Considering what an accomplished and stylish musician Joan Wasser is, it’s eyebrow-raising how nervous she sometimes seemed during her showcase set tonight.
After performing as part of Rufus Wainwright‘s band and Antony And The Johnsons, Wasser’s quietly seductive debut solo album Real Life emerged in 2006.
Its successor To Survive is due in June. On account of its imminent arrival, Wasser devotees eagerly assembled for this sold-out show.
With Antony Hegarty himself amongst them in the audience, Joan took to the stage resplendent in a pale spring dress and a striking black head-dress, backed by drums and bass. Unlike her earlier tours, during which she sat behind a keyboard as though it were a desk, this time she elected to stand while tinkling her ivories. Despite giggling nervously between bouts of whispered rapartee, for the most part she managed to appear relaxed and confident, indulging in between songs chat throughout. Her easy demeanour percolated out to her audience.
A favourite theme of the evening was her fear of London – in particular its hurrying-scurrying commuters. “None of you have ever commuted,” she added, laughing. People ask what she puts in her tea, she informed us, after a tangential mini-ramble about shoes. “I’m just naturally psychedelic,” she said, entirely convincingly.
Retuning her guitar and battling recurrent sound issues caused, apparently, by a faulty cable, she found herself frequently with time on her hands for audience interaction. The new album’s songs were all written in different keys, she joked, to allow her time to chat while she retuned the guitar. During one such retuning she joined a whispered conversation taking place in the audience. Nobody minded.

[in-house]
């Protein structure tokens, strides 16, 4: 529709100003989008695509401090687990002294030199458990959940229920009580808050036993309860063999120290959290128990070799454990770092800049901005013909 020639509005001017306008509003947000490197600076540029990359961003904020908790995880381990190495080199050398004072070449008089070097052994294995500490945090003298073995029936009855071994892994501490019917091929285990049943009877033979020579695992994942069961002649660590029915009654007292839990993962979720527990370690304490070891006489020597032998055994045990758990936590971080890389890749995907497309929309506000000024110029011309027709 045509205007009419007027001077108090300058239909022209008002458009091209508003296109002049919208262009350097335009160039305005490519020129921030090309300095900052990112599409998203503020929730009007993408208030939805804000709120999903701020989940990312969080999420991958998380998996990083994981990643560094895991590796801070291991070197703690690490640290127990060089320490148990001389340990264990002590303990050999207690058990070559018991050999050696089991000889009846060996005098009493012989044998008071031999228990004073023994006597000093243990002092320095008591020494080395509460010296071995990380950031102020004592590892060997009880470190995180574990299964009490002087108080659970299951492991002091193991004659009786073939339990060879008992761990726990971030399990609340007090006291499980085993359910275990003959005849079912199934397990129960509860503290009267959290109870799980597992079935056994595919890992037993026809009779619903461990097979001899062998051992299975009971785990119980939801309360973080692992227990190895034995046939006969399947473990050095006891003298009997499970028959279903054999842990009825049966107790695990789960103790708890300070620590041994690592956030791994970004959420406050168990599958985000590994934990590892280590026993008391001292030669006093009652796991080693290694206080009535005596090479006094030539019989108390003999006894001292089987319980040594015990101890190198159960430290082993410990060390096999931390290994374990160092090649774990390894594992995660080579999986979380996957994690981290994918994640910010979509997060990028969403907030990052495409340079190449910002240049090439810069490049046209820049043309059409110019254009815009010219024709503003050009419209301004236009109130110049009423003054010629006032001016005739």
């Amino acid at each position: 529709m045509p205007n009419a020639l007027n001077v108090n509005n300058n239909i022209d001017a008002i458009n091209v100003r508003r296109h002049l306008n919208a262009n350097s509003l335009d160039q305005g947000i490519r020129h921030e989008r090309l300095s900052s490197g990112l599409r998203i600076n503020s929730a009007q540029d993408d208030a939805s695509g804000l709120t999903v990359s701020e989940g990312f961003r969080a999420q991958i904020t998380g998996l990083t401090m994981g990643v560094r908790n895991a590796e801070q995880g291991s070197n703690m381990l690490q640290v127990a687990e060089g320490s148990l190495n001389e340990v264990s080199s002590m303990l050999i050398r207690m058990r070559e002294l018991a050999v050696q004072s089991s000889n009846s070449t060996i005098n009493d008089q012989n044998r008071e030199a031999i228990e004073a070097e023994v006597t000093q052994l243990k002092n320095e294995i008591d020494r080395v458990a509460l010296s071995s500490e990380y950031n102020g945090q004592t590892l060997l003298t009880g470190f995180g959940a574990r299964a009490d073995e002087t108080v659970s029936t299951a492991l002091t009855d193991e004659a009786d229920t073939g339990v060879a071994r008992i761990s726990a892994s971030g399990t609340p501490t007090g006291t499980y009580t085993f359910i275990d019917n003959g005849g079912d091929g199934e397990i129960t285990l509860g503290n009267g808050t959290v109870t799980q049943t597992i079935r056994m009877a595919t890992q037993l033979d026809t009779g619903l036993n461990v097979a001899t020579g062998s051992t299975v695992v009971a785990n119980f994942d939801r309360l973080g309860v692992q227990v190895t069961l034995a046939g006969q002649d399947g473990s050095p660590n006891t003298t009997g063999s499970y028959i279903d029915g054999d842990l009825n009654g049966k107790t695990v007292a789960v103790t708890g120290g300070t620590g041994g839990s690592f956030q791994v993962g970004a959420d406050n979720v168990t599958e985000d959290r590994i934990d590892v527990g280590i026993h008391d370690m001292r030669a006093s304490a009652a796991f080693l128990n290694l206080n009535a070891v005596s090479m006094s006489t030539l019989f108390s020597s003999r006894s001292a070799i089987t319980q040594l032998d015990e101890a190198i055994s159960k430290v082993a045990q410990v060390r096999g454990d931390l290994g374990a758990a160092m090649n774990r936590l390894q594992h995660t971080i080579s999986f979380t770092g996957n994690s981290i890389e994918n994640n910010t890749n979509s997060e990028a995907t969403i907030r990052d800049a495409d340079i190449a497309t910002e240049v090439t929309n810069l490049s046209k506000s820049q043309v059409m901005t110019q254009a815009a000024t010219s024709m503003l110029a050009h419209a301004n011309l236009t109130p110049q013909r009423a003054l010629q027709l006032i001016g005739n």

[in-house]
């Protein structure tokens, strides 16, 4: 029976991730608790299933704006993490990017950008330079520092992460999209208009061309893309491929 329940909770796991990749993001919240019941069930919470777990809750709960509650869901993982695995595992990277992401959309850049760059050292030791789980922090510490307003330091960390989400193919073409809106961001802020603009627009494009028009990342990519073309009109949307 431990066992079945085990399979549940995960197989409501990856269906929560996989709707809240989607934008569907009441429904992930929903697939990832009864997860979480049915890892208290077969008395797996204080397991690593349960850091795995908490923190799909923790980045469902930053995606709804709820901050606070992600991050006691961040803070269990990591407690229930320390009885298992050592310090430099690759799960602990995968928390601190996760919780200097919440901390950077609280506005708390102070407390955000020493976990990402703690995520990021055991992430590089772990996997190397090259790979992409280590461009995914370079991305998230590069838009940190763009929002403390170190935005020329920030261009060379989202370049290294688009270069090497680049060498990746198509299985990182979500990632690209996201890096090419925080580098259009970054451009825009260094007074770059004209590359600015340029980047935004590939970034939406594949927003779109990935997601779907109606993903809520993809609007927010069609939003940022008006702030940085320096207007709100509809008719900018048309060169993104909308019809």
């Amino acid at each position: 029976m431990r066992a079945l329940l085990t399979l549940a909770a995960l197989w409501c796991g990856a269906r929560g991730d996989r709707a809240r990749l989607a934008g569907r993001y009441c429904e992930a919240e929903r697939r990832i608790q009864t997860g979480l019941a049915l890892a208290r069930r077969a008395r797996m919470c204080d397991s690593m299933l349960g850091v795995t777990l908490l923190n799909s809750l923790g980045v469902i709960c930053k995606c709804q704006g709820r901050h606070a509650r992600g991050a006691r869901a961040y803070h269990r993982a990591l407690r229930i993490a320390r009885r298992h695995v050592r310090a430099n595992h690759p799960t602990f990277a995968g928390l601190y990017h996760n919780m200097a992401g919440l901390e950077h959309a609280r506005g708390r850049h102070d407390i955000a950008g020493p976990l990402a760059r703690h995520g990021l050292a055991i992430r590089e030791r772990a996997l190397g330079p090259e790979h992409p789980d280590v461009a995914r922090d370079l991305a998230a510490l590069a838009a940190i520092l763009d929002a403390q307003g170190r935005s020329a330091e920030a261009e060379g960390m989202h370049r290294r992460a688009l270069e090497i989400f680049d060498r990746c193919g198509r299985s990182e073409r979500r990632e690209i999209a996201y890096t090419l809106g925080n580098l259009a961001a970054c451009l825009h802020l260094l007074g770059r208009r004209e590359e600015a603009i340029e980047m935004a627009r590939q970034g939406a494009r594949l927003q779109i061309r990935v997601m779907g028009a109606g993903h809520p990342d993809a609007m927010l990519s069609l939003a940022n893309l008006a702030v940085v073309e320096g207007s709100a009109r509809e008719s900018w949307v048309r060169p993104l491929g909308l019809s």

Material from the new record, though here devoid of its orchestral arrangements, was at least as strong as anything from Real Life. Hard White Wall was a particular treat, an addictive arpeggiated keyboard loop hooking the latter half of the track as Wasser’s voice and building and collapsing drums and cymbals swirled around it. Better still was Furious, for which she announced the head-dress would have to go: “I can’t wear this for this song.”
Her more stately paced numbers can, on record, occasionally drift by like so much smoke in a jazz bar. Live, and stripped down to Wasser’s piano and vocals only, their stark quality rarely fails to mesmerise. The beautiful To Be Lonely’s deliberately measured pacing entranced the audience to a stillness and quietude perfect for hearing pins drop during the line: “This is the one I will try to be lonely with.”
Antony duetted on her debut; To Survive features an unheralded duet with Rufus called To America. Neither man joined her on stage tonight, but in truth Wasser had little need of star names to shelter behind. She’s grown into a star in her own right.
Christobel, Real Life’s most pacey and memorable number, ended the main set. She wasn’t gone long before howls of approval brought her back for perhaps her best known yet still understated track, Eternal Flame, and a solo epilogue on piano. Whatever she thought of London before her performance, perhaps the warm reaction of its non-commuters had calmed her fears by the show’s end.